The Year-Long Space Mission: This Time It’s Not About the Money
In late March, two regularly-rotated crewmen—one American and one Russian—will be launched with a special flight plan. They will not be replaced at the end of their standard six-month tour, but will remain in orbit for a back-to-back second six months. The relief mission that would have carried their replacements will instead carry two short-term fliers who will then almost immediately return to Earth aboard the craft that would normally have carried the relieved six-monthers.
People have flown for a full year in space before, on the Russian Mir space station. Two of them flew 365 days exactly in 1987-1988, a quarter century ago. The 3rd and 4th landed in 1995 and 1999. But the four cosmonauts who made such flights demonstrated little more than sheer physical and mental fortitude by surviving, because little useful medical data was gathered.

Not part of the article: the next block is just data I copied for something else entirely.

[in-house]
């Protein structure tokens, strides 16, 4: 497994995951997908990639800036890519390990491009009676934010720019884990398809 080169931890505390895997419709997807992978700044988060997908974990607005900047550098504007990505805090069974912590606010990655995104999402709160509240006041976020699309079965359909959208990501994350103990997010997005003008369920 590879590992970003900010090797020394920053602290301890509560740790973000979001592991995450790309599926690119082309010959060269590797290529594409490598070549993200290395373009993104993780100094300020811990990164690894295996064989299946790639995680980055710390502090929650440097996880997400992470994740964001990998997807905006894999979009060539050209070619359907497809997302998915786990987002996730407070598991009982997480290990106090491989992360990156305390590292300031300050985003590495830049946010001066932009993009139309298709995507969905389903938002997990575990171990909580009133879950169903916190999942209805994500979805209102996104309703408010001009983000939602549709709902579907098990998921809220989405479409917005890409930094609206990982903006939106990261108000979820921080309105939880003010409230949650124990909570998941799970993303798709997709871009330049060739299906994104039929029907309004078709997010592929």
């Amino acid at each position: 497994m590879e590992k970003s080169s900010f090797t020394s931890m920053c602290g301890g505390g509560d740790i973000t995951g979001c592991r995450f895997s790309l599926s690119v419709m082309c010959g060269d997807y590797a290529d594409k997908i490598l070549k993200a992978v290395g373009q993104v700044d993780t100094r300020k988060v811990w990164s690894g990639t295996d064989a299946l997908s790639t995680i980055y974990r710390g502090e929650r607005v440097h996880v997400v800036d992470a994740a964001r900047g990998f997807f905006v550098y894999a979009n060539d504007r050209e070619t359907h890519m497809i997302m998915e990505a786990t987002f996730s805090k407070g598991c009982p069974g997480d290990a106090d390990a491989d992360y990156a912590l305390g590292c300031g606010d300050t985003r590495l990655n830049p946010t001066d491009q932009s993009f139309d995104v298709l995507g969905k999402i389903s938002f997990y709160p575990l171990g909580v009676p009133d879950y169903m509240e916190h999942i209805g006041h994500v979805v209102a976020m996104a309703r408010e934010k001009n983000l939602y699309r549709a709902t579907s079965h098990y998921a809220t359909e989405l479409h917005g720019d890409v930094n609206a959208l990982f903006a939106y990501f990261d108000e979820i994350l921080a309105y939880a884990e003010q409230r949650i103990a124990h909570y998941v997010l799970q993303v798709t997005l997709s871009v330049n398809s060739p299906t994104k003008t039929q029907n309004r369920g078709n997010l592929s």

This time, the longterm crew will have a sophisticated battery of medical sensors as well as well-tested health maintenance equipment, such as exercise devices. More importantly, they will have a well-defined list of subtle physiological trends to be meticulously monitored, a list resulting from studies of several dozen six-month expeditions by earlier ISS crewmembers. Some of the effects, such as significant eyeball deterioration, were not even known during the previous long missions.